I asked Dan and Joe about the future plans for the two software platforms. They’re cognizant that gMed has been so successful in the marketplace because of the tight integration between its PM, EHR, and endoscopy report writer. So, I got the feeling that Modernizing Medicine will be very careful to not “disrupt the apple cart.” Although, I think Modernizing Medicine is keenly interested in taking gMed’s 18 years of experience in gastroenterology and incorporating that knowledge and expertise into the Modernizing Medicine technology. So, I think we’ll see this play out slowly and once Modernizing Medicine has caught their product up to gMed, we’ll see them sunset the gMed software. That could be a year or two at least.

There’s one caveat to all of that though. First, gMed has a PM and Modernizing Medicine doesn’t have one. I asked if Modernizing Medicine would start using the gMed PM. They won’t (at least for now) and I think that’s because Modernizing Medicine wants a truly integrated PM if they’re going to roll out their own PM. Plus, gMed’s PM has so many gastro specific features that I’m not sure it would be a good fit for a dermatologist (one of Modernizing Medicine’s best specialties). My guess is that Modernizing Medicine will utilize gMed’s PM experience to finally roll out their own PM, but we’ll see. They certainly have plenty to tackle when it comes to gastro EHR and deciding what they want to do with the endoscopy report writer which is very popular and important part of what set gMed apart from other EHR vendors.

I respect both gMed and Modernizing Medicine. So, I’m really interested to see what’s going to happen with the combined companies.

Twitter Has A Community for Every Chronic Disease

Posted on I Written By

John Lynn is the Founder of the HealthcareScene.com blog network which currently consists of 10 blogs containing over 8000 articles with John having written over 4000 of the articles himself. These EMR and Healthcare IT related articles have been viewed over 16 million times. John also manages Healthcare IT Central and Healthcare IT Today, the leading career Health IT job board and blog. John is co-founder of InfluentialNetworks.com and Physia.com. John is highly involved in social media, and in addition to his blogs can also be found on Twitter: @techguy and @ehrandhit and LinkedIn.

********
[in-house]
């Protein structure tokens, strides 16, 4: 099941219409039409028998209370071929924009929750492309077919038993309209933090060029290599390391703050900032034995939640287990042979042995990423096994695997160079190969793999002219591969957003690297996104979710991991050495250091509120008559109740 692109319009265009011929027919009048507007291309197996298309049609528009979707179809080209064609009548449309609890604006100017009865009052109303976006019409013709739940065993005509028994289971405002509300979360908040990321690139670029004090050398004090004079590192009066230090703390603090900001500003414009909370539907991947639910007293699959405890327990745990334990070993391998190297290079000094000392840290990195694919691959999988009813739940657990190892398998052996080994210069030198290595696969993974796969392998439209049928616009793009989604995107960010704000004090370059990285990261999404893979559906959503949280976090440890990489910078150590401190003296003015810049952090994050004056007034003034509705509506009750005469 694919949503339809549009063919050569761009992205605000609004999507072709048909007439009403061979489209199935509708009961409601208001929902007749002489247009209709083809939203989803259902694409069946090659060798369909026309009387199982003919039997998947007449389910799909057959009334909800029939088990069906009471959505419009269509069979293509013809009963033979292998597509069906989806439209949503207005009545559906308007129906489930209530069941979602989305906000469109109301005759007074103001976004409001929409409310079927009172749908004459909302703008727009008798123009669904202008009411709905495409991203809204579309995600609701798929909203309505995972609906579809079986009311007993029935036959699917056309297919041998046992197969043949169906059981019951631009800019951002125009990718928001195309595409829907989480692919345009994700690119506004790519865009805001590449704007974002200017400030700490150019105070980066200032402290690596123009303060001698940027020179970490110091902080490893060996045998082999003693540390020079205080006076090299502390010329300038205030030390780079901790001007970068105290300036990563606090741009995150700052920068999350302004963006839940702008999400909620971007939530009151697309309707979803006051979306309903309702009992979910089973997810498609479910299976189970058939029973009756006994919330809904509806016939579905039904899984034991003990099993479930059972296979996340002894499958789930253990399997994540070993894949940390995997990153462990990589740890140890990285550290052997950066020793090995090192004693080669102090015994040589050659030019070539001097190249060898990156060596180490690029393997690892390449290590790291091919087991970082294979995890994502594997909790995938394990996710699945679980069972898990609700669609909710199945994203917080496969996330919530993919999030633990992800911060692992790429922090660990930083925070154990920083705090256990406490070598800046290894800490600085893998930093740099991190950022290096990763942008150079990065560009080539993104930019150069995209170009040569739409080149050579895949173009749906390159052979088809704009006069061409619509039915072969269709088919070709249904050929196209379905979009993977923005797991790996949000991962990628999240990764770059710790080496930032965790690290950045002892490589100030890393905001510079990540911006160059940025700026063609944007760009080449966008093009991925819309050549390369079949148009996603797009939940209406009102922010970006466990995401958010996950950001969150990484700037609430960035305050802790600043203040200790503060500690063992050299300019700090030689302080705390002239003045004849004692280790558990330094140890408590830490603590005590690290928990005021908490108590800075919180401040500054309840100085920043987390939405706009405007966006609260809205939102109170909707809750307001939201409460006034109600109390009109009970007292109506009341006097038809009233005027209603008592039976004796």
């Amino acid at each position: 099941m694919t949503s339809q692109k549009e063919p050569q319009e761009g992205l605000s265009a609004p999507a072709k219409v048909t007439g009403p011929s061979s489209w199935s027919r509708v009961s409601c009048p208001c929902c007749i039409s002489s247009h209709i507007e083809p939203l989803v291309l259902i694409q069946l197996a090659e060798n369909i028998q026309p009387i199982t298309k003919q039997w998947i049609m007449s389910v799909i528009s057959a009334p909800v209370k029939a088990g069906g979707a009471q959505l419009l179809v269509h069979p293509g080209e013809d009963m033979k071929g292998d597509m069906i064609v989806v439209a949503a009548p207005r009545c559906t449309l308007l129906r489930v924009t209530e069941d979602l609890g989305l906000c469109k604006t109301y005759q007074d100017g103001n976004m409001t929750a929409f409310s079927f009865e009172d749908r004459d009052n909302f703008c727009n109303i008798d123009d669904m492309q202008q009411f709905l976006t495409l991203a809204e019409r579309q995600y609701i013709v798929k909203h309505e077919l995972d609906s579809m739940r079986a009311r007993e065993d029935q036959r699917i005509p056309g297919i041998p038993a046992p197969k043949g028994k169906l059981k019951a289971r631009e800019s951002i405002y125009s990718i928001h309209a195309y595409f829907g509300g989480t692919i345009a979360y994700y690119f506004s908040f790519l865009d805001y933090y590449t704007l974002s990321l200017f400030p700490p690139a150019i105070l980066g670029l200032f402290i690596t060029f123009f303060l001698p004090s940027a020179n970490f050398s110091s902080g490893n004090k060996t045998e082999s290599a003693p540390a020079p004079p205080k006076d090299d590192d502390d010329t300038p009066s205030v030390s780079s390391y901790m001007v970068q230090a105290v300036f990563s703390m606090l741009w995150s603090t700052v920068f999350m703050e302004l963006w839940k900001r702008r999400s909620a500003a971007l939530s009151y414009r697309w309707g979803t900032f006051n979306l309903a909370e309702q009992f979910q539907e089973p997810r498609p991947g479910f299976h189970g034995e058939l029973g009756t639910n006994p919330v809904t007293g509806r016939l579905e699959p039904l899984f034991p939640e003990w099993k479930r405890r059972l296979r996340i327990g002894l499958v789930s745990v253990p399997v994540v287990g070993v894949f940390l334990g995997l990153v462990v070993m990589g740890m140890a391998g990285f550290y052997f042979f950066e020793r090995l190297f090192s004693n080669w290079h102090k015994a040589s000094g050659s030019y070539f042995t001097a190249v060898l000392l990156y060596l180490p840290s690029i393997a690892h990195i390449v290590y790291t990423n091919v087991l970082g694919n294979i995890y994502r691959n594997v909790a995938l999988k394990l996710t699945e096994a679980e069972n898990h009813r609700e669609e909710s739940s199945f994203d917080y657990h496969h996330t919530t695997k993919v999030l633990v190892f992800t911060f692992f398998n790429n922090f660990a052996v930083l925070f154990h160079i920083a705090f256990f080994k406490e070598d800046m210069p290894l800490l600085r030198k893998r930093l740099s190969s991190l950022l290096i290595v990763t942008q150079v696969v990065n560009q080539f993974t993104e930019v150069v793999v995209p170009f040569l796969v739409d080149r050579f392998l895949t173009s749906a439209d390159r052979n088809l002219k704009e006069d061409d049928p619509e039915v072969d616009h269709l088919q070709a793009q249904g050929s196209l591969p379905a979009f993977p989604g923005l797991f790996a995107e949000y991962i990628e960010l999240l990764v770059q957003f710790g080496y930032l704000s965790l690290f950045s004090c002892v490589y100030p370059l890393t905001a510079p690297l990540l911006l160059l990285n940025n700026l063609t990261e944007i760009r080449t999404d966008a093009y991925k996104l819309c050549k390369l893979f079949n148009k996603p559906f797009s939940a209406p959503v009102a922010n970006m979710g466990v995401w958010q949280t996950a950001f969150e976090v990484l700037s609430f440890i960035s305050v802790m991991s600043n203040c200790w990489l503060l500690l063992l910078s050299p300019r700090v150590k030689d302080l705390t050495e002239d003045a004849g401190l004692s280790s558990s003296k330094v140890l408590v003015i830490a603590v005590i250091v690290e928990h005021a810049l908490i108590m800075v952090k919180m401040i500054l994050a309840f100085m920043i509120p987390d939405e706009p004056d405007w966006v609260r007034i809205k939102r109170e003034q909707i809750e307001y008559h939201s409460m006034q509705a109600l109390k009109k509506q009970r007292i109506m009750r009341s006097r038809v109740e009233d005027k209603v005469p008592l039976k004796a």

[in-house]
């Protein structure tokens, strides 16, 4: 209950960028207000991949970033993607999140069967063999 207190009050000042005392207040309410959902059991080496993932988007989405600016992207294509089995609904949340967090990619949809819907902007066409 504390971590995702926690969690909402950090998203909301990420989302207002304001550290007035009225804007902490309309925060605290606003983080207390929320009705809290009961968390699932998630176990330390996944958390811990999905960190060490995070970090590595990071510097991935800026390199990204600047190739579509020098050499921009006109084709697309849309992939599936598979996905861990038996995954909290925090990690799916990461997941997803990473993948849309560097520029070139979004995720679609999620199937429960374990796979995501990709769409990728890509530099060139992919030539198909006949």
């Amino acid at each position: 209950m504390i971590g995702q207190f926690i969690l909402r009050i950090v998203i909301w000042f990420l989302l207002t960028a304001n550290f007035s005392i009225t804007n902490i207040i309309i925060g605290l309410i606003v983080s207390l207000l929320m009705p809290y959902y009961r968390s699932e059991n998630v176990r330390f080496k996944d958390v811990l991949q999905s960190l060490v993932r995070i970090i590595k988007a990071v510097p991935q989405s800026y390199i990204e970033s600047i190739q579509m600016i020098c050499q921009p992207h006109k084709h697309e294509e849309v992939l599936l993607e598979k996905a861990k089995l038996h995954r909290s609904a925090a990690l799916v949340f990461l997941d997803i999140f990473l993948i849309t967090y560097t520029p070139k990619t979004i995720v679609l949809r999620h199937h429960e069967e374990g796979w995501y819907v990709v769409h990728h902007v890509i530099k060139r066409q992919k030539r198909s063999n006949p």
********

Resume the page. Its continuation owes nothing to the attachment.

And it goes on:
I know that sites like PatientsLikeMe have been a huge success and really brought together similar patients to share in their healthcare journey. It’s an incredibly powerful thing to have a supportive community there to help you. It’s even more powerful if it’s someone who understands specifically what you’re going through.

This was the thought I had today when I tried to show some sympathy to Tiffany (better known as @TiffanyAndLupus):

I don’t really know Tiffany. I’ve just seen her tweets occasionally since I follow her. When I saw the above tweet, I had to respond with my own experience. Hopefully the interaction will help distract her from the pain and trouble. She favorited it, so I’m going to assume it helped…even if just for a second.

While my tweet might not mean much to her, Tiffany is the founder of the #LupusChat and so she’s well connected to a community of people who understand Lupus much better than I do. It’s hard to underestimate the power of community in our lives. We all long for it. We want to belong. Belonging and being loved is a great thing no matter your state, but especially if you have a health problem.

The beauty of Twitter is that you can find just about anyone on there. There may be some edge cases that are hard to find, but even then you can find supportive people who are in similar positions and can’t find anyone with their unique disease. I think that’s powerful. It’s one reason I love Twitter.

While many topics on Twitter get heated and brutal, I haven’t seen the trolls come out nearly as bad in the chronic care communities. Most of them are very supportive of each other and the health challenges people face. For the most part you see compassion in action. It’s beautiful to watch.

As I was writing this post, Tiffany replied to my tweet and I replied back:

I’m not sure the impact of my tweets on Tiffany. She might not notice a difference either. However, she’s brightened my day and made me smile. As is usually the case, those who extend the hand of kindness often receive the most in return. How could you not appreciate health a little bit more when you read tweets like this: